about the aircraft's supersonic spin tendencies. The chase pilots, realizing that
the X-15 would never make Rogers Dry Lake, went into afterburner and raced for the
emergency lakes; Ballarat and Cuddeback. Adams held the X-15's controls against
the spin, using both the aerodynamic control surfaces and the reaction controls.
Through some combination of pilot technique and basic aerodynamic stability, the
airplane recovered from the spin at 118,000 feet and went into an inverted Mach
4.7 dive at an angle between 40 and 45 degrees. Adams was in a relatively high
altitude dive and had a good chance of rolling upright, pulling out, and setting
up a landing. But now came a technical problem; the MH-96 began a limit-cycle
oscillation just as the airplane came out of the spin, preventing the gain changer
from reducing pitch as dynamic pressure increased. The X-15 began a rapid pitching
motion of increasing severity, still in a dive at 160,000 feet per minute, dynamic
pressure increasing intolerably. As the X-15 neared 65,000 feet, it was diving at
Mach 3.93 and experiencing over 15-g vertically, both positive and negative, and
The aircraft broke up northeast of the town of Johannesburg 10 minutes and 35
seconds after launch. A chase pilot spotted dust on Cuddeback, but it was not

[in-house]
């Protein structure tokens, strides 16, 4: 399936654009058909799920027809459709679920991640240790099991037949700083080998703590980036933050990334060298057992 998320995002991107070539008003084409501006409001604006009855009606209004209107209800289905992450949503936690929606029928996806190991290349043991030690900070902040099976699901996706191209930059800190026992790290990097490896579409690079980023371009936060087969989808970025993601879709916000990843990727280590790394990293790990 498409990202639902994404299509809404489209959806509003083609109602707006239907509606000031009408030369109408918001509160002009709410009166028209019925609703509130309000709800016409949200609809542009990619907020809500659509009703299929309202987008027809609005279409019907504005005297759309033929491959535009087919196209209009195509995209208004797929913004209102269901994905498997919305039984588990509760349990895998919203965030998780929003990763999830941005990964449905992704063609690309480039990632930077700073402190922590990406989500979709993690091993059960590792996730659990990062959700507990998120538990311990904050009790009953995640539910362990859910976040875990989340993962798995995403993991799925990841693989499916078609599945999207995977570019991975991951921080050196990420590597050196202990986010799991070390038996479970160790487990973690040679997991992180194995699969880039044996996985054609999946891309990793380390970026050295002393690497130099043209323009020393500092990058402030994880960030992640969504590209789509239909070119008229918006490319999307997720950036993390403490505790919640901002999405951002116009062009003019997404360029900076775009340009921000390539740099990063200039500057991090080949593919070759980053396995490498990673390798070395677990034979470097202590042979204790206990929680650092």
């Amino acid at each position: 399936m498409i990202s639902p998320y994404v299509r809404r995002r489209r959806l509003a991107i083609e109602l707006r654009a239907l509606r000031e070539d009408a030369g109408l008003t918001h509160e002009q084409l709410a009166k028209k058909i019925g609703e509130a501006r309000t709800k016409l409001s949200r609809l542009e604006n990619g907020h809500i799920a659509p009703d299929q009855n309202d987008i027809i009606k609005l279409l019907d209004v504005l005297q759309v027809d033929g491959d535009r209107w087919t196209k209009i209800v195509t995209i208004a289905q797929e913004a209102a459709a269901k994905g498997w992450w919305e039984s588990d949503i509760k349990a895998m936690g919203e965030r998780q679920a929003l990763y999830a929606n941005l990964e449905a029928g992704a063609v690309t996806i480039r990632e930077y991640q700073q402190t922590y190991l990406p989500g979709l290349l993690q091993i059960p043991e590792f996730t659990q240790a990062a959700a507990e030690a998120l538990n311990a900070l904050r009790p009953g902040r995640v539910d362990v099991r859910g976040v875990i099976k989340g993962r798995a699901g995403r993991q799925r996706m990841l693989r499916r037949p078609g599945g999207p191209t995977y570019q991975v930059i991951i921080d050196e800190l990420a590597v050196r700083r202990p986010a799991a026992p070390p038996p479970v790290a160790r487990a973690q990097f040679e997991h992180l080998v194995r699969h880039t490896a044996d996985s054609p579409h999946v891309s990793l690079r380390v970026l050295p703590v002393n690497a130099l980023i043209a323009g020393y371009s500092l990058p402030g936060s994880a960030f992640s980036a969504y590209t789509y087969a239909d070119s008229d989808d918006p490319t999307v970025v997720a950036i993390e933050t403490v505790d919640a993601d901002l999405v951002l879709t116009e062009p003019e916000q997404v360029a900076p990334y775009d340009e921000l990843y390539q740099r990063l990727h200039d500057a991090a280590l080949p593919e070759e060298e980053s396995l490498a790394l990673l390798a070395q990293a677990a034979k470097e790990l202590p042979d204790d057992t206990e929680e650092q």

the X-15. Then an Air Force pilot, who had been up on a delayed chase mission
and had tagged along on the X-15 flight to see if he could fill in for an errant
chase plane, spotted the main wreckage northwest of Cuddeback. Mike Adams was
dead; the X-15-3 destroyed.
NASA and the Air Force convened an accident board. Chaired by NASA's Donald R.
Bellman, the board took two months to prepare its report. Ground parties scoured
the countryside looking for wreckage; critical to the investigation was the film
from the cockpit camera. The weekend after the accident, an unofficial FRC search
party found the camera; disappointingly, the film cartridge was nowhere in sight.
Engineers theorized that the film cassette, being lighter than the camera, might
be further away, blown north by winds at altitude. FRC engineer Victor Horton
organized a search and on 29 November, during the first pass over the area,
Willard E. Dives found the cassette.
Most puzzling was Adams' complete lack of awareness of major heading deviations
in spite of accurately functioning cockpit instrumentation. The accident board
concluded that he had allowed the aircraft to deviate as the result of a
combination of distraction, misinterpretation of his instrumentation display,
and possible vertigo. The electrical disturbance early in the flight degraded
the overall effectiveness of the aircraft's control system and further added
to pilot workload. The MH-96 adaptive control system then caused the airplane
to break up during reentry. The board made two major recommendations: install
a telemetered heading indicator in the control room, visible to the flight
controller; and medically screen X-15 pilot candidates for labyrinth (vertigo)
sensitivity. As a result of the X-15's crash, the FRC added a ground-based
"8 ball" attitude indicator in the control room to furnish mission controllers
with real time pitch, roll, heading, angle of attack, and sideslip information.
Mike Adams was posthumously awarded Astronaut Wings for his last flight in the
X-15-3, which had attained an altitude of 266,000 feet - 50.38 miles.
In 1991 Adams' name was added to the Astronaut Memorial at the Kennedy Space Center